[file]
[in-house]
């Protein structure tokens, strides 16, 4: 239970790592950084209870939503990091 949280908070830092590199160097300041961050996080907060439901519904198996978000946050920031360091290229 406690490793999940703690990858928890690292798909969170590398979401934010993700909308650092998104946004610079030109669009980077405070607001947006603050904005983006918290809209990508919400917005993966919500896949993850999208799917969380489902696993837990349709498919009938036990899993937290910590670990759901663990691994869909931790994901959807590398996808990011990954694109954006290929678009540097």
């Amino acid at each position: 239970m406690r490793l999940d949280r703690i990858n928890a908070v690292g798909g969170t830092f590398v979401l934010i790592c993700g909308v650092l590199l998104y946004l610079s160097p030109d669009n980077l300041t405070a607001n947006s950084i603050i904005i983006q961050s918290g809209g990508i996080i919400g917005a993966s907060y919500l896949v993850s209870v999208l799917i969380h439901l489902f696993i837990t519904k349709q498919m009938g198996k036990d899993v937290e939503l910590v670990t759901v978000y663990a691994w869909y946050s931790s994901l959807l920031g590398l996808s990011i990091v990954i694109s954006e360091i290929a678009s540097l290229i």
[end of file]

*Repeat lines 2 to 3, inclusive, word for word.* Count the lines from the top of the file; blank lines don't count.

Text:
């Protein structure tokens, strides 16, 4: 239970790592950084209870939503990091 949280908070830092590199160097300041961050996080907060439901519904198996978000946050920031360091290229 406690490793999940703690990858928890690292798909969170590398979401934010993700909308650092998104946004610079030109669009980077405070607001947006603050904005983006918290809209990508919400917005993966919500896949993850999208799917969380489902696993837990349709498919009938036990899993937290910590670990759901663990691994869909931790994901959807590398996808990011990954694109954006290929678009540097």
């Amino acid at each position: 239970m406690r490793l999940d949280r703690i990858n928890a908070v690292g798909g969170t830092f590398v979401l934010i790592c993700g909308v650092l590199l998104y946004l610079s160097p030109d669009n980077l300041t405070a607001n947006s950084i603050i904005i983006q961050s918290g809209g990508i996080i919400g917005a993966s907060y919500l896949v993850s209870v999208l799917i969380h439901l489902f696993i837990t519904k349709q498919m009938g198996k036990d899993v937290e939503l910590v670990t759901v978000y663990a691994w869909y946050s931790s994901l959807l920031g590398l996808s990011i990091v990954i694109s954006e360091i290929a678009s540097l290229i």